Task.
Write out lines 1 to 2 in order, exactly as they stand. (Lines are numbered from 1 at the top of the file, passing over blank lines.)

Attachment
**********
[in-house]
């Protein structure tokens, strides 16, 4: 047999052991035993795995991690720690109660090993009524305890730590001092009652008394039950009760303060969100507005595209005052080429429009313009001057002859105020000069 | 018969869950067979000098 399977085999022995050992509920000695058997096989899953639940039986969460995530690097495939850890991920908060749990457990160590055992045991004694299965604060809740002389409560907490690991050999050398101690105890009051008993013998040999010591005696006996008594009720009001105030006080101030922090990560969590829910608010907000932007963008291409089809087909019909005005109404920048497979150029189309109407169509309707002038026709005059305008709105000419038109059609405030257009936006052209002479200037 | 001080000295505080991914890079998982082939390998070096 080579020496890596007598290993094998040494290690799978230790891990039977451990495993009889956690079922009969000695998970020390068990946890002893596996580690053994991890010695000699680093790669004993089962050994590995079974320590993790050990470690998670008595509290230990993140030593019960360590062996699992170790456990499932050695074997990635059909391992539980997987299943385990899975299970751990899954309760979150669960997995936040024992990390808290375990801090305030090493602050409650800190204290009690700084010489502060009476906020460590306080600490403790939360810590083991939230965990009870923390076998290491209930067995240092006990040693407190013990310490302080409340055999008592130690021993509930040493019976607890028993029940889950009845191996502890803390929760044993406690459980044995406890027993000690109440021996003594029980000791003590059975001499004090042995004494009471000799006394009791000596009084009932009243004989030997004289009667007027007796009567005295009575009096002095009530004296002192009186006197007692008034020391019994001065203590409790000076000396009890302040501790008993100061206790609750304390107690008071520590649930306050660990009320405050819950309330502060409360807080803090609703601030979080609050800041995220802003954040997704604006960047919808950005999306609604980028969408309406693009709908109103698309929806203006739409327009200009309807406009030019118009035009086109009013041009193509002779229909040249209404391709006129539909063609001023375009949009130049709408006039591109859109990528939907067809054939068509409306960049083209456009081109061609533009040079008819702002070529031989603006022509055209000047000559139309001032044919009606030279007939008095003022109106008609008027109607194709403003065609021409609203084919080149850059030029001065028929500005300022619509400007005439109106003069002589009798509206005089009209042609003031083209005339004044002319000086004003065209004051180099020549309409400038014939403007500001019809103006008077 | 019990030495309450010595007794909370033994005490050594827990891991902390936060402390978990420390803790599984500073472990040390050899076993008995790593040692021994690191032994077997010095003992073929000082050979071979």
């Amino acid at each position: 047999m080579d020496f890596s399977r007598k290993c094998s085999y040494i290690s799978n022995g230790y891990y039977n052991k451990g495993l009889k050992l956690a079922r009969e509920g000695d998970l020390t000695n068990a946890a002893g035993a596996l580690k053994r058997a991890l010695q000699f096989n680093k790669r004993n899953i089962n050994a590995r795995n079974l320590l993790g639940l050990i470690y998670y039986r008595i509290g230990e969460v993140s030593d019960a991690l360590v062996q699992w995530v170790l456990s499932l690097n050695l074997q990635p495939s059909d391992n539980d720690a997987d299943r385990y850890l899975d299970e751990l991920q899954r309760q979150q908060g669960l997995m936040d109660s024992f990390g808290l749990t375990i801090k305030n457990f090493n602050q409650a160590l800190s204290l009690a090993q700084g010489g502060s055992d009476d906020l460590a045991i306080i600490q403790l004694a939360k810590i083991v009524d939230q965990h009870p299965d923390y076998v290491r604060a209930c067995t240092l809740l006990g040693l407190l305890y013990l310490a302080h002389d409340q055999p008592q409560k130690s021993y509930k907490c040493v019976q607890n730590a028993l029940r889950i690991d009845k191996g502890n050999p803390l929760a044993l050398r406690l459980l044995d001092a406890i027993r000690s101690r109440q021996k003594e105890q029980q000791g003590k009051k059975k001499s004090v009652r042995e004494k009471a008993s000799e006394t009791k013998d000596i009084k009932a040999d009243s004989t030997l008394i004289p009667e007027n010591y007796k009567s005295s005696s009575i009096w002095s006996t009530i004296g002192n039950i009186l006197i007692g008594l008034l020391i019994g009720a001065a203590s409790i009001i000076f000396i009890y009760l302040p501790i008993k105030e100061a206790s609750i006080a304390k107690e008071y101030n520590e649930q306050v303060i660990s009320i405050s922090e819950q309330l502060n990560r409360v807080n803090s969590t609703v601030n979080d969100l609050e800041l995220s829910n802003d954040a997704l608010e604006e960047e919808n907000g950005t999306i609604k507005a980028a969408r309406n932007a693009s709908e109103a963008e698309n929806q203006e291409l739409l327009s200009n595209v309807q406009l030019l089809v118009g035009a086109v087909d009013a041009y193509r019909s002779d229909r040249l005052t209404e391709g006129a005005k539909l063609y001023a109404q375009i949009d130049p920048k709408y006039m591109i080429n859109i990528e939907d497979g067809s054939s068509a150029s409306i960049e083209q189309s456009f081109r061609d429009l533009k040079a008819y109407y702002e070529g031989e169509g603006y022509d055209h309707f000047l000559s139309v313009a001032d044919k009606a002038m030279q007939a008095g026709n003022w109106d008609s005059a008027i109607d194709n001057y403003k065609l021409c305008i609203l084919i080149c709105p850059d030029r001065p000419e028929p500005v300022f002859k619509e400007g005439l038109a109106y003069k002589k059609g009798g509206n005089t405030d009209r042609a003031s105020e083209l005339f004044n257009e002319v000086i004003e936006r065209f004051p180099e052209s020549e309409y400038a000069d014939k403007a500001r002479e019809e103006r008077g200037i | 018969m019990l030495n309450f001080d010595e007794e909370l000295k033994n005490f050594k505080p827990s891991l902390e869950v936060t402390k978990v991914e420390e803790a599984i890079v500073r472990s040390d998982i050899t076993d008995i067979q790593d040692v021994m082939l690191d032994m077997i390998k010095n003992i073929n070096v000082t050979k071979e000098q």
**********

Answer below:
[in-house]
């Protein structure tokens, strides 16, 4: 047999052991035993795995991690720690109660090993009524305890730590001092009652008394039950009760303060969100507005595209005052080429429009313009001057002859105020000069 | 018969869950067979000098 399977085999022995050992509920000695058997096989899953639940039986969460995530690097495939850890991920908060749990457990160590055992045991004694299965604060809740002389409560907490690991050999050398101690105890009051008993013998040999010591005696006996008594009720009001105030006080101030922090990560969590829910608010907000932007963008291409089809087909019909005005109404920048497979150029189309109407169509309707002038026709005059305008709105000419038109059609405030257009936006052209002479200037 | 001080000295505080991914890079998982082939390998070096 080579020496890596007598290993094998040494290690799978230790891990039977451990495993009889956690079922009969000695998970020390068990946890002893596996580690053994991890010695000699680093790669004993089962050994590995079974320590993790050990470690998670008595509290230990993140030593019960360590062996699992170790456990499932050695074997990635059909391992539980997987299943385990899975299970751990899954309760979150669960997995936040024992990390808290375990801090305030090493602050409650800190204290009690700084010489502060009476906020460590306080600490403790939360810590083991939230965990009870923390076998290491209930067995240092006990040693407190013990310490302080409340055999008592130690021993509930040493019976607890028993029940889950009845191996502890803390929760044993406690459980044995406890027993000690109440021996003594029980000791003590059975001499004090042995004494009471000799006394009791000596009084009932009243004989030997004289009667007027007796009567005295009575009096002095009530004296002192009186006197007692008034020391019994001065203590409790000076000396009890302040501790008993100061206790609750304390107690008071520590649930306050660990009320405050819950309330502060409360807080803090609703601030979080609050800041995220802003954040997704604006960047919808950005999306609604980028969408309406693009709908109103698309929806203006739409327009200009309807406009030019118009035009086109009013041009193509002779229909040249209404391709006129539909063609001023375009949009130049709408006039591109859109990528939907067809054939068509409306960049083209456009081109061609533009040079008819702002070529031989603006022509055209000047000559139309001032044919009606030279007939008095003022109106008609008027109607194709403003065609021409609203084919080149850059030029001065028929500005300022619509400007005439109106003069002589009798509206005089009209042609003031083209005339004044002319000086004003065209004051180099020549309409400038014939403007500001019809103006008077 | 019990030495309450010595007794909370033994005490050594827990891991902390936060402390978990420390803790599984500073472990040390050899076993008995790593040692021994690191032994077997010095003992073929000082050979071979």